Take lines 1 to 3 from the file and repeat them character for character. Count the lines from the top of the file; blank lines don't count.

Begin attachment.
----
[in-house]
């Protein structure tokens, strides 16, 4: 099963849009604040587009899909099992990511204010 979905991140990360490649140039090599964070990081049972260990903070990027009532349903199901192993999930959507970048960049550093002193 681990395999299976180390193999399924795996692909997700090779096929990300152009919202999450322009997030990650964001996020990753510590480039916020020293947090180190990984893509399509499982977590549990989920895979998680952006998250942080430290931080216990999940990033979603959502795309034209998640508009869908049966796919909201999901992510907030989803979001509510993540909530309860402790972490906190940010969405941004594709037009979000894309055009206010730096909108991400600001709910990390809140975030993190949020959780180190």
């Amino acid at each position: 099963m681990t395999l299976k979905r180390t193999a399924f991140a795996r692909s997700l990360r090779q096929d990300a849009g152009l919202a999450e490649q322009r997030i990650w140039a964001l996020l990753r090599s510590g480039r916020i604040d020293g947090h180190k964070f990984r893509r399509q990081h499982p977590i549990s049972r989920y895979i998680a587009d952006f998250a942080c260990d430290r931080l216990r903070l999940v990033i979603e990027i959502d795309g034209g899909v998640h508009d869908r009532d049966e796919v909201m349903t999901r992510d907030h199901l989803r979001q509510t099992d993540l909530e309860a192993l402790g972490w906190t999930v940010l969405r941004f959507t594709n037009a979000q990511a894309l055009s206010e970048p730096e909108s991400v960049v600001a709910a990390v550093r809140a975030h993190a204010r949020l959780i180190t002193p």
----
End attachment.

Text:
[in-house]
């Protein structure tokens, strides 16, 4: 099963849009604040587009899909099992990511204010 979905991140990360490649140039090599964070990081049972260990903070990027009532349903199901192993999930959507970048960049550093002193 681990395999299976180390193999399924795996692909997700090779096929990300152009919202999450322009997030990650964001996020990753510590480039916020020293947090180190990984893509399509499982977590549990989920895979998680952006998250942080430290931080216990999940990033979603959502795309034209998640508009869908049966796919909201999901992510907030989803979001509510993540909530309860402790972490906190940010969405941004594709037009979000894309055009206010730096909108991400600001709910990390809140975030993190949020959780180190």
């Amino acid at each position: 099963m681990t395999l299976k979905r180390t193999a399924f991140a795996r692909s997700l990360r090779q096929d990300a849009g152009l919202a999450e490649q322009r997030i990650w140039a964001l996020l990753r090599s510590g480039r916020i604040d020293g947090h180190k964070f990984r893509r399509q990081h499982p977590i549990s049972r989920y895979i998680a587009d952006f998250a942080c260990d430290r931080l216990r903070l999940v990033i979603e990027i959502d795309g034209g899909v998640h508009d869908r009532d049966e796919v909201m349903t999901r992510d907030h199901l989803r979001q509510t099992d993540l909530e309860a192993l402790g972490w906190t999930v940010l969405r941004f959507t594709n037009a979000q990511a894309l055009s206010e970048p730096e909108s991400v960049v600001a709910a990390v550093r809140a975030h993190a204010r949020l959780i180190t002193p």